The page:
Addressing a meeting of the Labor party directorate in Tel Aviv, Minister Barak announced, "The die has been cast, and it is now necessary to prepare for elections." To that end, Barak said that he had already assigned the party's General Secretary, Eitan Cabel, the task of "immediately putting together an election campaign staff for the coming elections." 
  Barak said Kadima was suffering from "moral paralysis" in that it was not able to address the "burning values issue." According to Barak, Kadima has a moral obligation to replace Prime Minister Ehud Olmert, who is now facing several serious corruption investigations, for the sake of maintaining "appropriate norms" in the public sphere. 
  However, Barak left his party a single political back door, in the event that Kadima makes the internal changes he suggested: "We have an interest in regime stability, and we are willing to establish a new government in this Knesset, but in my estimation, we are headed towards elections, possibly even before the end of this year."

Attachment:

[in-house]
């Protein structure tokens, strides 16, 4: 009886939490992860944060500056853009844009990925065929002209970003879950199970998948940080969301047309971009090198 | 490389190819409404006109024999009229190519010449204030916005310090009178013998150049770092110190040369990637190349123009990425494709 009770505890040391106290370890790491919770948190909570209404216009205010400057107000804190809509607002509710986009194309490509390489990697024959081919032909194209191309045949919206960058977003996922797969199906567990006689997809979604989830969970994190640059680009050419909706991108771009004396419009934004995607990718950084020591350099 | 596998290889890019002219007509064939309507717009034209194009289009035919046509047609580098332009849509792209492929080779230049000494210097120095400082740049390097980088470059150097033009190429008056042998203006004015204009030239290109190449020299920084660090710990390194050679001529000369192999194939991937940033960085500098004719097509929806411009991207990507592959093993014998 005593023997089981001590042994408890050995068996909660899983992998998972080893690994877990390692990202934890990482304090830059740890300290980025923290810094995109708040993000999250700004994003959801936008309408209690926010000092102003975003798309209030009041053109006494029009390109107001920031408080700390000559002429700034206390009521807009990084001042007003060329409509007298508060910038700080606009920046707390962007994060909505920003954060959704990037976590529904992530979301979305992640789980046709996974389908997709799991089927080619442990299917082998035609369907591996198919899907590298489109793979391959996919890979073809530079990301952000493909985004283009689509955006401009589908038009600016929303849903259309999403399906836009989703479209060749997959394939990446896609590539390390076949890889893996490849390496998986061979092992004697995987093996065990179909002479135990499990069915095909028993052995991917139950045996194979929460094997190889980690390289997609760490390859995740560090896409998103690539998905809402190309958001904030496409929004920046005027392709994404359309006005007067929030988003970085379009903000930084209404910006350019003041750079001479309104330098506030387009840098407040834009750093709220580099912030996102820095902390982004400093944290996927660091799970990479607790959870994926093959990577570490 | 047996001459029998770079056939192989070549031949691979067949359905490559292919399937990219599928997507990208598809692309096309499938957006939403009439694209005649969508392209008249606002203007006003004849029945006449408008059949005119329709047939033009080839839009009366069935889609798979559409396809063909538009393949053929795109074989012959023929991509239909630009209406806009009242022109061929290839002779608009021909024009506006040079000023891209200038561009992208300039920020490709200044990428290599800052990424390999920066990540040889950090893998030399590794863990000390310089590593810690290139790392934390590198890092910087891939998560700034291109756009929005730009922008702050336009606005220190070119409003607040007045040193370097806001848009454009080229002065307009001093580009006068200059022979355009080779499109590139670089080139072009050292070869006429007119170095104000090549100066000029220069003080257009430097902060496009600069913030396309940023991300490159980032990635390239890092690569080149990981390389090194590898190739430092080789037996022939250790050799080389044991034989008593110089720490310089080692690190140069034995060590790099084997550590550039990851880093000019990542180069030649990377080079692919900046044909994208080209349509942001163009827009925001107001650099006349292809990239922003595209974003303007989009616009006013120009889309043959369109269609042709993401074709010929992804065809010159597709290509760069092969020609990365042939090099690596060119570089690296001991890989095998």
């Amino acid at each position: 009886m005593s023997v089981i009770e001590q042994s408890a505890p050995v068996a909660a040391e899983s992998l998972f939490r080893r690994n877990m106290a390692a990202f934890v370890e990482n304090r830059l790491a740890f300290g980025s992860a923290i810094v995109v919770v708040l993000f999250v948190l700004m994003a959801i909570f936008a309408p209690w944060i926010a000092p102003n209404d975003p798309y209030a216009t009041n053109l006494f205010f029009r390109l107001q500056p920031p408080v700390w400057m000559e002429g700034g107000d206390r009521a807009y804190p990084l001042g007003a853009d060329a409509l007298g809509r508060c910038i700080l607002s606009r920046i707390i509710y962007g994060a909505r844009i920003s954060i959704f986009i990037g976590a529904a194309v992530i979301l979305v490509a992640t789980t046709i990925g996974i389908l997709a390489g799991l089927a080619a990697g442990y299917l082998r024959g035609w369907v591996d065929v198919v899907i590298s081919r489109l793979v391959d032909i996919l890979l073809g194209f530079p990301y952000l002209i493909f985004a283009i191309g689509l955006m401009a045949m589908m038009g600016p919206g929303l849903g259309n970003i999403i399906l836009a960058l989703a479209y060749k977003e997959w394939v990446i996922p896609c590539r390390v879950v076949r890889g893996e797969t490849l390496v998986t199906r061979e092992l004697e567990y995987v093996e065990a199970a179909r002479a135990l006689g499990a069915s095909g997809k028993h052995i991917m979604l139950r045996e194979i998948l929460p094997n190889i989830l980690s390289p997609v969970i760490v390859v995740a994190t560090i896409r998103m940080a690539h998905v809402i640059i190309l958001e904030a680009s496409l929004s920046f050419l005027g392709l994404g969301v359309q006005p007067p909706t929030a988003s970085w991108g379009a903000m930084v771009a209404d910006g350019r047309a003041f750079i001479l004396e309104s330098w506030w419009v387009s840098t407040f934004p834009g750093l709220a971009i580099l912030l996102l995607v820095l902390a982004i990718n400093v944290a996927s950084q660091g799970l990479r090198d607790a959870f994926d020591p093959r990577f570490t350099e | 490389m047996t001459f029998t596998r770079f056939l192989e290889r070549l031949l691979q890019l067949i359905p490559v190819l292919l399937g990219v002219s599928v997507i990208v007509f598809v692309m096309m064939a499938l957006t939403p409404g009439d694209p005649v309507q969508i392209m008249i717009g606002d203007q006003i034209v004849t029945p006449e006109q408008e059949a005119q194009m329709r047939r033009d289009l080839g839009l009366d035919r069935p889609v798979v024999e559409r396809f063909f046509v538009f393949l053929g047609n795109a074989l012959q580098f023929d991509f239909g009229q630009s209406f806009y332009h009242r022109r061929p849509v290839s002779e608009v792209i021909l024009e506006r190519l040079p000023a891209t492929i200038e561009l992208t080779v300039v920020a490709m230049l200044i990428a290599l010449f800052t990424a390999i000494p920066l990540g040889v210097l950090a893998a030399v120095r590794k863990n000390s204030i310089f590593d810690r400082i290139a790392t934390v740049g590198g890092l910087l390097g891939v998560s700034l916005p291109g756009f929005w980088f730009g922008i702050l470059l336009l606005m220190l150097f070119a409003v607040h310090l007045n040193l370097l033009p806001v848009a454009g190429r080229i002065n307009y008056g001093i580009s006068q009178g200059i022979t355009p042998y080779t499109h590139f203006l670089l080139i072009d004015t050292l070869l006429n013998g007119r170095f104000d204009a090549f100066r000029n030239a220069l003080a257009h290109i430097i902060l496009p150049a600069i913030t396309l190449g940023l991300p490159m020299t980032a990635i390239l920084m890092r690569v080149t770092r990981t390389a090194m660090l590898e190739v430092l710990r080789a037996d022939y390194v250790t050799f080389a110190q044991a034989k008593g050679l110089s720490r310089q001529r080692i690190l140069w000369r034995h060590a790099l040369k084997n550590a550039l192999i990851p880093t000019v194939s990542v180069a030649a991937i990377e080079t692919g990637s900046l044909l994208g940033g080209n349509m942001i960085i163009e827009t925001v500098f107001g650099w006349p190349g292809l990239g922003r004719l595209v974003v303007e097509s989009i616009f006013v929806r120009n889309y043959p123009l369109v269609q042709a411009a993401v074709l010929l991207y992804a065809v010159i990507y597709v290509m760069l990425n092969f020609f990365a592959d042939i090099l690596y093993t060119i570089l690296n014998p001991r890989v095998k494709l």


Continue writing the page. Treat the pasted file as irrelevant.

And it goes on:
"Olmert and his party need to make some decisions. If they won't, then we'll make the decisions for them," Barak declared. 
  Speaking with the press, Labor party Knesset Member Ophir Pines laid down a clearer ultimatum: "If Kadima does not hold primaries in the next week or two, then we will ask the Knesset to call early elections." 
  Livni and Barak Agree: Kadima Must Act Now
Earlier in the day, Foreign Minister Livni, a Kadima party member alongside Prime Minister Olmert, said, "I believe in Kadima, but I think that we must prepare for any scenario, principally for elections." 
  Regarding replacing the leadership of Kadima, Livni said, without mentioning the Prime Minister by name, "I am a big believer in primaries. I think it is correct to include most of the public in the decision as to who the leadership is to be." Kadima party bylaws, however, currently have no mechanism for open primaries.